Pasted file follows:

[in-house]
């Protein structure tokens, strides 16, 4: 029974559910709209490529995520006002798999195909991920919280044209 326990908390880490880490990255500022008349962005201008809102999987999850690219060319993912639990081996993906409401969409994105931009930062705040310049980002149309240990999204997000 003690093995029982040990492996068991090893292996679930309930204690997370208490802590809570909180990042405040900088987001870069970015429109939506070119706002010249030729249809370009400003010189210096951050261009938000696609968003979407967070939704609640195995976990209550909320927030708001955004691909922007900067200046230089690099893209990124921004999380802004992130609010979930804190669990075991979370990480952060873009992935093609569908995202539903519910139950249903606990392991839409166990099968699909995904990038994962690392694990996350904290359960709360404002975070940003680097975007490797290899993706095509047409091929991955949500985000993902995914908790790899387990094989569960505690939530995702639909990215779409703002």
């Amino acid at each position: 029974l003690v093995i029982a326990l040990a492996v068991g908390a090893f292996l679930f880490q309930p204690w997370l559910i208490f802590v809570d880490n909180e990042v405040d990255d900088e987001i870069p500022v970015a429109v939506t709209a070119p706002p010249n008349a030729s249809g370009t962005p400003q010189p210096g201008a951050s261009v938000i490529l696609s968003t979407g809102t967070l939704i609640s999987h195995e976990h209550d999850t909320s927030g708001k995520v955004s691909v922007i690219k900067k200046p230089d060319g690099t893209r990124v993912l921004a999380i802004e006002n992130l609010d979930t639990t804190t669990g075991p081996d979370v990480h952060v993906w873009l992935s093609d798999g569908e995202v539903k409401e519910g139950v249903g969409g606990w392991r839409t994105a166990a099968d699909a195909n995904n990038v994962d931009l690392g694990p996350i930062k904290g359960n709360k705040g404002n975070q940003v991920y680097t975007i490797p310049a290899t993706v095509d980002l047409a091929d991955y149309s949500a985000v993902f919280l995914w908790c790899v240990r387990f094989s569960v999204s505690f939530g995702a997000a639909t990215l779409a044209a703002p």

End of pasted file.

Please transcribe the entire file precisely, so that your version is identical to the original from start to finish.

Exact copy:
[in-house]
């Protein structure tokens, strides 16, 4: 029974559910709209490529995520006002798999195909991920919280044209 326990908390880490880490990255500022008349962005201008809102999987999850690219060319993912639990081996993906409401969409994105931009930062705040310049980002149309240990999204997000 003690093995029982040990492996068991090893292996679930309930204690997370208490802590809570909180990042405040900088987001870069970015429109939506070119706002010249030729249809370009400003010189210096951050261009938000696609968003979407967070939704609640195995976990209550909320927030708001955004691909922007900067200046230089690099893209990124921004999380802004992130609010979930804190669990075991979370990480952060873009992935093609569908995202539903519910139950249903606990392991839409166990099968699909995904990038994962690392694990996350904290359960709360404002975070940003680097975007490797290899993706095509047409091929991955949500985000993902995914908790790899387990094989569960505690939530995702639909990215779409703002």
């Amino acid at each position: 029974l003690v093995i029982a326990l040990a492996v068991g908390a090893f292996l679930f880490q309930p204690w997370l559910i208490f802590v809570d880490n909180e990042v405040d990255d900088e987001i870069p500022v970015a429109v939506t709209a070119p706002p010249n008349a030729s249809g370009t962005p400003q010189p210096g201008a951050s261009v938000i490529l696609s968003t979407g809102t967070l939704i609640s999987h195995e976990h209550d999850t909320s927030g708001k995520v955004s691909v922007i690219k900067k200046p230089d060319g690099t893209r990124v993912l921004a999380i802004e006002n992130l609010d979930t639990t804190t669990g075991p081996d979370v990480h952060v993906w873009l992935s093609d798999g569908e995202v539903k409401e519910g139950v249903g969409g606990w392991r839409t994105a166990a099968d699909a195909n995904n990038v994962d931009l690392g694990p996350i930062k904290g359960n709360k705040g404002n975070q940003v991920y680097t975007i490797p310049a290899t993706v095509d980002l047409a091929d991955y149309s949500a985000v993902f919280l995914w908790c790899v240990r387990f094989s569960v999204s505690f939530g995702a997000a639909t990215l779409a044209a703002p």